Recommended Pathways for Becoming an Airline Pilot for Overseas Students
When talking to student pilot hopefuls from Hong Kong, Singapore, Malaysia etc about becoming an airline pilot, many still think there is a huge risk paying to study their Commercial Pilot Licence (CPL), because they think that they will never get a flying job.
This may have been difficult a few years ago, however, the aviation industry has completely changed recently. If you want to become an airline pilot – or a pilot in general – there has never been a better time than right now to get into the aviation industry. In this blog, we discuss the pathways available to overseas students with a deep desire in becoming an airline pilot.
What do you do after getting your Commercial Pilot Licence (CPL)?
To improve their chances of becoming an airline pilot after completing their CPL, most students choose to work as a Charter Pilot or a Flight Instructor. This allows them to gain more flying experience before applying to an airline.
For an overseas student, this may have been difficult a few years ago. However, looking at the Australian Federation of Air Pilots (AFAP) website now, there are far more General Aviation (GA) pilot jobs listed, many of which are open to overseas pilots who are able to work legally in Australia.
Even as a fresh graduate, Junior Flight Instructors are now offered a full time job, whereas in the past they were commonly only offered a no-guarantees role with an hourly rate.
Flying schools in regional or remote areas are now struggling to find Instructors to work for them because it’s so much easier to get a job in major cities like Melbourne and Sydney. Pilots that would have previously needed to take whatever job they could find, regardless of location, are no longer willing to work and stay in the middle of nowhere.
Airlines are hiring!
Cathay Pacific, for example, are offering Direct Entry Second Officer roles that only require a CPL and 500 flying hours. Singapore Airlines and Scoot are offering both Direct Entry Second Officer and Direct Entry Junior First Officer with no minimum flying hours requirement.
This is a strong message from the airlines to everyone who might be thinking about becoming an airline pilot, saying “go and get your licences and we will offer you a chance at a career”.
The recommended pathways for overseas students
Below are are the recommended pathways for overseas students who are investigating becoming an airline pilot. Planning is extremely crucial though – for example, if you are planning to get an Aviation Degree, you may want to consider the following path:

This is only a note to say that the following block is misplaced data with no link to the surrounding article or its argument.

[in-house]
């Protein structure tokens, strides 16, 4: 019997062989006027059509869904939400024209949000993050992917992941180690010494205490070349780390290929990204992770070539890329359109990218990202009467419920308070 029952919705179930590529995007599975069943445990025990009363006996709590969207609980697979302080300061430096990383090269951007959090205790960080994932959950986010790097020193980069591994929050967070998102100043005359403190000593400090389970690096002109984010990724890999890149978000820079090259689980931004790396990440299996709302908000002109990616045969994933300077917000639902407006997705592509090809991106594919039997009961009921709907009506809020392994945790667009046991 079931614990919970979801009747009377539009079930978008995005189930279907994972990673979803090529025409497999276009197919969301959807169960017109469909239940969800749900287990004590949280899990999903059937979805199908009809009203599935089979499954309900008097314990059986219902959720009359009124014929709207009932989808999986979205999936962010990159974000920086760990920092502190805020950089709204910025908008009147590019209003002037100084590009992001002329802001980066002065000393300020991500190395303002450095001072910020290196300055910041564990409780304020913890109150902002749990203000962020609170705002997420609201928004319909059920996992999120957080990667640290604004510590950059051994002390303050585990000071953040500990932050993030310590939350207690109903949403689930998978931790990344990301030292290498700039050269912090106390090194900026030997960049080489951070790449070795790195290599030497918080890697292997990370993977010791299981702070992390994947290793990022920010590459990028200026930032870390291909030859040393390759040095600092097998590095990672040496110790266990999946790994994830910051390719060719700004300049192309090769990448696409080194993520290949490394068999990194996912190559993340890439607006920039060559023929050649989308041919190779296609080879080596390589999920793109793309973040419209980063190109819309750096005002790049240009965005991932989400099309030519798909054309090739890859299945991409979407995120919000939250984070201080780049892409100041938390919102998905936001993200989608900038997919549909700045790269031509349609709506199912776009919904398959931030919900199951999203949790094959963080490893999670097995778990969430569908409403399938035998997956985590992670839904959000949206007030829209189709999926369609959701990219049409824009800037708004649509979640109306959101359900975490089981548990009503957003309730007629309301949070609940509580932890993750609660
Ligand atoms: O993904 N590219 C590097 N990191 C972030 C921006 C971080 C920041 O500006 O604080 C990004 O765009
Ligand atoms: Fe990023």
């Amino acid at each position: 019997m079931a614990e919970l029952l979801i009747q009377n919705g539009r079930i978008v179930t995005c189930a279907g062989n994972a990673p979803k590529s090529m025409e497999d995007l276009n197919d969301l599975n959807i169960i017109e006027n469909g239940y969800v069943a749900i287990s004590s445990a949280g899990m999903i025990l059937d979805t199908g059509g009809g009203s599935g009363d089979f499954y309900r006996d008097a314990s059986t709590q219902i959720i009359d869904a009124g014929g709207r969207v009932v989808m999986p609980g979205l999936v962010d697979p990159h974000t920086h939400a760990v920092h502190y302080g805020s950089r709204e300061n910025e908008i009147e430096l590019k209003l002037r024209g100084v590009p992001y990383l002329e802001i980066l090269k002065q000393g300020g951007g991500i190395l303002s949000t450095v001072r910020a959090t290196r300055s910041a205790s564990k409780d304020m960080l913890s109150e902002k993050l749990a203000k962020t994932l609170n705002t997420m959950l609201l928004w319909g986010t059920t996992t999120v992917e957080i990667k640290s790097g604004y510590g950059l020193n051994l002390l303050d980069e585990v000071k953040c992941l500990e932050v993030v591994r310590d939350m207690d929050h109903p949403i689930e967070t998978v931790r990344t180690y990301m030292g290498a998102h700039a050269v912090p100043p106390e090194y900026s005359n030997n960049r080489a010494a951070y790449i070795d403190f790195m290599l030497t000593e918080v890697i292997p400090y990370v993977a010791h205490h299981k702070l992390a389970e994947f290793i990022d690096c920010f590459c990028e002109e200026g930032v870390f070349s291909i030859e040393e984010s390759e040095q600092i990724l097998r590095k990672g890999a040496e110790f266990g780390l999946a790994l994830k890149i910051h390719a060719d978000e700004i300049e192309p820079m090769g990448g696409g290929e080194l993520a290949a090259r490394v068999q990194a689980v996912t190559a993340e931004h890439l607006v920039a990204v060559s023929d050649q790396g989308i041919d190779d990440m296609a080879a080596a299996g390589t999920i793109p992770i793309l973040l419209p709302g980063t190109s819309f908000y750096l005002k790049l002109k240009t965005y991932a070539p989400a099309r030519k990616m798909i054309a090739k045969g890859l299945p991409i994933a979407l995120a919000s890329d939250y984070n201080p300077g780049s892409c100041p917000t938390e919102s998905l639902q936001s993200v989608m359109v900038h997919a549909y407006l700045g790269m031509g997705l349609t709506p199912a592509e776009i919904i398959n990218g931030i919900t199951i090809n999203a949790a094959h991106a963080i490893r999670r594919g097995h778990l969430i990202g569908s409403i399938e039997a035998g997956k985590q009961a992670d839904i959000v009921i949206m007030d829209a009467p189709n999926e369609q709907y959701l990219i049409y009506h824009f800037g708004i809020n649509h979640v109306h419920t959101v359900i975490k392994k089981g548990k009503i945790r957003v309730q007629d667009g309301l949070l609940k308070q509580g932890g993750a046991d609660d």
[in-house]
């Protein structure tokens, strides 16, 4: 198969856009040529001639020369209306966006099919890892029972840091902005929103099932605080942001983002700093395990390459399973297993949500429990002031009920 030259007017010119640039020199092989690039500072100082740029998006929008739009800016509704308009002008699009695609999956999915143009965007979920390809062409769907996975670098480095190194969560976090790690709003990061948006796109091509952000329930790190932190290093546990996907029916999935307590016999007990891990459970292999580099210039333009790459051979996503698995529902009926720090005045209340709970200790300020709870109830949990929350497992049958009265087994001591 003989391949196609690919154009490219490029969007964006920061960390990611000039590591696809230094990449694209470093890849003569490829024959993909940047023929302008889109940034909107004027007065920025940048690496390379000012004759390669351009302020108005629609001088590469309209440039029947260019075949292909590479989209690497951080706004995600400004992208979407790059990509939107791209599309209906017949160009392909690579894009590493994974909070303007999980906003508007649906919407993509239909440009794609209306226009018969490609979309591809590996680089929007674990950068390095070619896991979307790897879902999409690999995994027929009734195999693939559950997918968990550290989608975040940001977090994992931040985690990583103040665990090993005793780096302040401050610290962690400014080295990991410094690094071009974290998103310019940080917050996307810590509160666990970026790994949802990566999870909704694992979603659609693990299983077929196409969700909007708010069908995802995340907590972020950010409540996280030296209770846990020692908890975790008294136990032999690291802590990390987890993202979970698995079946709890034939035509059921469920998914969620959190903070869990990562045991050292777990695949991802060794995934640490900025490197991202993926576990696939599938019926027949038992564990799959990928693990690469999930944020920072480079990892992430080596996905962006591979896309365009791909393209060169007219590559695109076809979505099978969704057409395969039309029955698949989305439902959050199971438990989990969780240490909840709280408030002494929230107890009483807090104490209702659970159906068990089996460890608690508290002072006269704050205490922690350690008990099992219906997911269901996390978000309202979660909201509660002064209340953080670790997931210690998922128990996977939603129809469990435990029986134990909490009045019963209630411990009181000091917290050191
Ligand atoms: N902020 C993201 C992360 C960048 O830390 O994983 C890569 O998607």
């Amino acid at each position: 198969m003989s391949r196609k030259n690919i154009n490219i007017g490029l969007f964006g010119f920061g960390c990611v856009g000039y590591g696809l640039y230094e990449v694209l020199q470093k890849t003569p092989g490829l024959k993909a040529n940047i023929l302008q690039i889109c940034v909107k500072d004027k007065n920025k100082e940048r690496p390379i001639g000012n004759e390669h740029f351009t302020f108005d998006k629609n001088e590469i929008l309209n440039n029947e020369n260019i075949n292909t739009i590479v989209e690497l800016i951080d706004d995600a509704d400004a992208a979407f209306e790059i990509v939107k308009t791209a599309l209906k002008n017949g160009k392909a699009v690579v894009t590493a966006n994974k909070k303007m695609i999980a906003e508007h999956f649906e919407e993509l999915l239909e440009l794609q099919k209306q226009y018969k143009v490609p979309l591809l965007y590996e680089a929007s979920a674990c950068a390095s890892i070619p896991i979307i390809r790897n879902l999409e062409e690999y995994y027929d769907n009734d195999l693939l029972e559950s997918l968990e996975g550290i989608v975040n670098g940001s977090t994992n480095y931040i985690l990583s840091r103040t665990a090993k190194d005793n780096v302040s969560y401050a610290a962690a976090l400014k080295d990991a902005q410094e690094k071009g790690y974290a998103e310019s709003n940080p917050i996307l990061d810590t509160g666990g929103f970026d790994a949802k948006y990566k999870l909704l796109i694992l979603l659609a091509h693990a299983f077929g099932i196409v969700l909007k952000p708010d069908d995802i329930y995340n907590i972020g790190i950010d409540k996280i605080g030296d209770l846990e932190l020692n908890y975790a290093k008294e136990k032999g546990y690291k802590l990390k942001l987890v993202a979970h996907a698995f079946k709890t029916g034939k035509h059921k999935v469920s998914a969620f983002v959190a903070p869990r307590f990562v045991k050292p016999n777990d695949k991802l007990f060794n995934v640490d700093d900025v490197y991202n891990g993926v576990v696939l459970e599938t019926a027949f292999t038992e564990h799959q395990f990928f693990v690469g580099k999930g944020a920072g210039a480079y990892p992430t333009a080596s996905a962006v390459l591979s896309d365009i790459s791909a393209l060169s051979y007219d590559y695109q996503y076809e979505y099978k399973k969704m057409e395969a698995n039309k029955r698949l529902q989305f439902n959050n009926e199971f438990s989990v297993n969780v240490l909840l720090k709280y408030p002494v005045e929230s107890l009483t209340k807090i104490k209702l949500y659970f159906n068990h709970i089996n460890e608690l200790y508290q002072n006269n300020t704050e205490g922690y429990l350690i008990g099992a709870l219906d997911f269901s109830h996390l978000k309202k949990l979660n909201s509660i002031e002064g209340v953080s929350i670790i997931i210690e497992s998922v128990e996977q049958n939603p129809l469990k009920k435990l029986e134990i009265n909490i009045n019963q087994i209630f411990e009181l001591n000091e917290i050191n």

Choose a university and enrol in the Bachelor of Aviation course with your Diploma certificate. You can most likely claim up to 12 months’ credit, meaning that you may only need to study for 18 months to finish off the Bachelor program
While you are studying at university, your student visa will allow you to work up to 20 hours a week, which means you can work as a part-time Junior Flight Instructor and study at the same time
After 2 years when you graduate with your Bachelor Degree, you will become a Grade 2 Senior Flight Instructor with roughly 800 flying hours already
At this stage, you will already fulfil many of the airlines’ entry requirements and will be able to apply for an airline pilot job, or you can continue to work as a flying instructor until your visa expires
This is a much better pathway to becoming an airline pilot, than just enrolling in a Bachelor of Aviation course at the start. It also gives you a much more flexible career pathway.
If you are not planning to study at university there are still many ways to work legally in Australia, and you may want to consider the following path:
Study the Diploma of Aviation (CPL) and get your Commercial Pilot Licence with a flying school in Australia
Study to obtain your Flight Instructor Rating (FIR) straight away after completing the Diploma program
Apply for either Working Holiday Visa / Work Holiday Visa (depending on which country you are coming from) OR a Temporary Skills Shortage Visa.
Work as a full-time Flight Instructor
After accumulating 200 instructional flying hours, you can become a Grade 2 Flight Instructor and continue to work as a flying instructor until your visa expires
At this stage, you will already fulfil many of the entry requirements for becoming an airline pilot.
Working Holiday Visa:
Citizens of many countries are eligible for this visa including Hong Kong, Singapore, Taiwan, Malaysia etc. Work and Holiday Visa and Working Holiday Visa holders need to change employer every 6 months, but after 6 months’ working as a Flight Instructor for one employer you will most likely become a Grade 2 Flight Instructor. This means that there will be many jobs available to you at other flying schools since Grade 2 Flight Instructors can work without supervision and are therefore in high demand.
Temporary Skills Shortage Visa (TSS):
The TSS visa is a sponsored work visa that recognises skills that are in high demand in Australia. As mentioned previously, the recent demand for Flight Instructors in major cities has left many regional and rural flying schools with a shortage and unable to recruit enough pilots. Some of these areas even include larger regional cities, and if you are willing to work there, you may well find that a flying school is able to sponsor you for full time employment on a TSS visa.
Becoming an airline pilot is easier when you consult with a specialist
Whichever path you choose, planning is the most important aspect – and you can only plan properly when you have accurate information. Stop listening to people who may not know about the current situation for flight training in Australia, or who may not know about the Australian Aviation industry in general.
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